Both Blues players will represent USA in Vancouver; Oshie not among finalists
By LOUIE KORAC
ST. LOUIS -- Even though the state of their current hockey team is stagnant right now, two members of the Blues have reason to smile from ear-to-ear today.
At the conclusion of the Winter Classic, which was played out in Boston's historic Fenway Park Friday, the names of the U.S. Olympic hockey team were unveiled, and three Blues hopefuls were hopeful of getting the call as part of the 23-member squad.
Forward David Backes and defenseman Erik Johnson were selected to represent the U.S. in Vancouver for the Winter Games, along with St. Louis native Paul Stastny of the Colorado Avalanche. Stanwood, Washington native T.J. Oshie was not among the final selections.
Backes, who hails from Minneapolis, Minn. and Johnson, also hailing from the state of Minnesota in the town of Bloomington, will be making their first respective appearances with Team USA and are delighted to do so.
"It's just a big honor," said Johnson, the top overall pick of the 2006 entry draft. "Any time you can represent your country, it's something that you can obviously dream about growing up. A lot of guys in this room have had the chance to do that, a lot of veteran guys. They say it's such a great experience. It's going to be a big honor."
How ironic that two guys from Minnesota make the team on the 30th anniversary squad that shocked the world when they beat the mighty Soviet Union under the guidance of none other than Herb Brooks, a St. Paul, Minn. native.
"Growing up, especially in Minnesota, you always dream of playing in the NHL or playing on the Olympic team especially with what the 1980 team did," the 21-year-old Johnson said. "You always want to be as part of that someday. Hopefully, I'll have a chance to."
"To think that there's only 22-23 guys that could be named today, and I was one of them is obviously an honor and also humbling," said Backes, 25.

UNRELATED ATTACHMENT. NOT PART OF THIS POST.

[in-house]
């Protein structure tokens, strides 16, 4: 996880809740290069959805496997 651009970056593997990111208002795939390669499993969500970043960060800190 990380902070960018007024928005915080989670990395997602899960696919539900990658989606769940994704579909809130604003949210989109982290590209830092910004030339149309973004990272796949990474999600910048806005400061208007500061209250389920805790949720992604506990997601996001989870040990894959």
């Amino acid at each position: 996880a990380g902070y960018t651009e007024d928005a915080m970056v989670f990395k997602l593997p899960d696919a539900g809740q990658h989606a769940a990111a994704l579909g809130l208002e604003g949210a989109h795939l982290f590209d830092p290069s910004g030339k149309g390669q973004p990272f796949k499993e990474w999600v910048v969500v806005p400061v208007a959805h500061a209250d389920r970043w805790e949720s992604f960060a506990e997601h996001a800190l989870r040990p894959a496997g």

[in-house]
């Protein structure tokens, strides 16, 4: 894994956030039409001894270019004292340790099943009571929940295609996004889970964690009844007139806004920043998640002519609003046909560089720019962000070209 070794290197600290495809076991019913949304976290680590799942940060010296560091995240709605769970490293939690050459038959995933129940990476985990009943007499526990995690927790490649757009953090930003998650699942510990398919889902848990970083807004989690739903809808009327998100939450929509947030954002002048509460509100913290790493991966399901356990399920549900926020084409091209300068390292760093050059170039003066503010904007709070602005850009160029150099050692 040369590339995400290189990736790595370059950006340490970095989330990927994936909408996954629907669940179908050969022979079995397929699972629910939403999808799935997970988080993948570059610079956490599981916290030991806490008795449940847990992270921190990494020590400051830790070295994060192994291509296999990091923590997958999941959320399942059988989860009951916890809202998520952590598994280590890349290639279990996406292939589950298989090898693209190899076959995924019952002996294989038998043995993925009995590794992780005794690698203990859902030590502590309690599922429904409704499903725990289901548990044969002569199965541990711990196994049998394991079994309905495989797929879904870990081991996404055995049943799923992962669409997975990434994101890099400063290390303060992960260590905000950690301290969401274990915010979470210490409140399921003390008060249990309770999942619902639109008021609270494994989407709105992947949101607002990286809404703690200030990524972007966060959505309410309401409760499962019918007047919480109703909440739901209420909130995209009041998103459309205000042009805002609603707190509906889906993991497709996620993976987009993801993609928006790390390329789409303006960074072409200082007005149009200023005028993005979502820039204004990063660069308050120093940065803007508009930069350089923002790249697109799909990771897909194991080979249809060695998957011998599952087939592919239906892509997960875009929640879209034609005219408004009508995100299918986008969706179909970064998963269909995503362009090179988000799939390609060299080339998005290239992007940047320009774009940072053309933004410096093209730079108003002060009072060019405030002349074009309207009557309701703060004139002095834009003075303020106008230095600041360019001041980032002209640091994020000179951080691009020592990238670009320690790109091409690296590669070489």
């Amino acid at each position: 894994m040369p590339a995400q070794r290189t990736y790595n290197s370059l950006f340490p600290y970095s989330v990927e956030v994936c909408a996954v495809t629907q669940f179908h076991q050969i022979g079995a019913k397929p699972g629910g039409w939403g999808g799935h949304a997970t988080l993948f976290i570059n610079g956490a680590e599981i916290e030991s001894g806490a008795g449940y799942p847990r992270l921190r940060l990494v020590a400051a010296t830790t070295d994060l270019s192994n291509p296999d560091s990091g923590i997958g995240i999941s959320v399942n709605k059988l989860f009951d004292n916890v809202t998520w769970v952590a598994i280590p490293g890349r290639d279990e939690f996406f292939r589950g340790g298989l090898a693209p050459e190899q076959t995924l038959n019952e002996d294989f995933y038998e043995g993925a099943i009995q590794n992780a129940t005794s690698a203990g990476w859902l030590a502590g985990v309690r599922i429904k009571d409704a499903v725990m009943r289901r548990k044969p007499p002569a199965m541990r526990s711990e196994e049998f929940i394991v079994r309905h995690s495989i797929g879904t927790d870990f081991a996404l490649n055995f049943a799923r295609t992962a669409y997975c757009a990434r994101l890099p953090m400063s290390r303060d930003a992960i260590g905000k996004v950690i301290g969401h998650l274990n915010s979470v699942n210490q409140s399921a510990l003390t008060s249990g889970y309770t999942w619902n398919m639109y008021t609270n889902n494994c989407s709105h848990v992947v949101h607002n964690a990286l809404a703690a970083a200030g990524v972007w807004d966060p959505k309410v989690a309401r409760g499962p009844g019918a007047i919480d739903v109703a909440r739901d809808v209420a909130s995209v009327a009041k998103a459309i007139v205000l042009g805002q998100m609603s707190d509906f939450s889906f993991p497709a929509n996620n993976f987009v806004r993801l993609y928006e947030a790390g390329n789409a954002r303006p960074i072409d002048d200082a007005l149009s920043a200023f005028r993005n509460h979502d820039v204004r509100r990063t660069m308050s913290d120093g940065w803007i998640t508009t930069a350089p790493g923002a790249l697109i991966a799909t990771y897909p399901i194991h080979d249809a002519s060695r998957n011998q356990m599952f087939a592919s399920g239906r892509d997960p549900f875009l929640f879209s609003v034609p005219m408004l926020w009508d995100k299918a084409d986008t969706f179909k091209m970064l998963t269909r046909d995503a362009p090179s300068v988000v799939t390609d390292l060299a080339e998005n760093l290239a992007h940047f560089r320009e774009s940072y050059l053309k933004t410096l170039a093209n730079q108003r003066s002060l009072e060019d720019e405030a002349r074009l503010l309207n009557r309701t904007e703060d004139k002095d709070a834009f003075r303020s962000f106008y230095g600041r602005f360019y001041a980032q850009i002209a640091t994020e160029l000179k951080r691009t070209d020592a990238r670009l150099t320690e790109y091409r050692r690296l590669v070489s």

The U.S. squad will resemble the one that Brooks guided in Lake Placid, N.Y. because it's apparent a youth movement is being targeted from the group that was put together by US general manager Brian Burke, who is the GM of the Toronto Maple Leafs.
Gone are the days of Keith Tkachuk, Chris Chelios, Mike Modano, Bill Guerin and Doug Weight.
Of the 23 players selected, only three (Detroit's Bryan Rafalski, New Jersey's Jamie Langenbrunner and New York Rangers' Chris Drury) have previous Olympic experience.
"Tkachuk and those guys, they made USA Hockey ... they made a name for it," Johnson said. "So many guys that are on the team for 2010 looked up to those guys because they really branded the game."
Now, the names will consist of Zach Parise, Ryan Suter, Patrick Kane, Phil Kessel, Bobby Ryan and Joe Pavelski to name a few.
"They're definitely big shoes to fill," Backes said. "There is a lack of experience with this group, but we love the challenge. It's going to take guys exceeding expectations and filling their roles adequately. I think that's an advantage we have.
"No one is expecting us to do very well. Everyone is looking at the Russians, the Canadians and the Swedes. But we're going to win; that's the feeling in our room."
And that's the feeling Brooks instilled in his heavily underdog American squad. And the gold medal result was poetic, right Al Michaels?
"Do you believe in miracles ... yes!," Michaels proclaimed after the 4-3 shocking upset of the Soviets.
The 2010 team would love more of the same.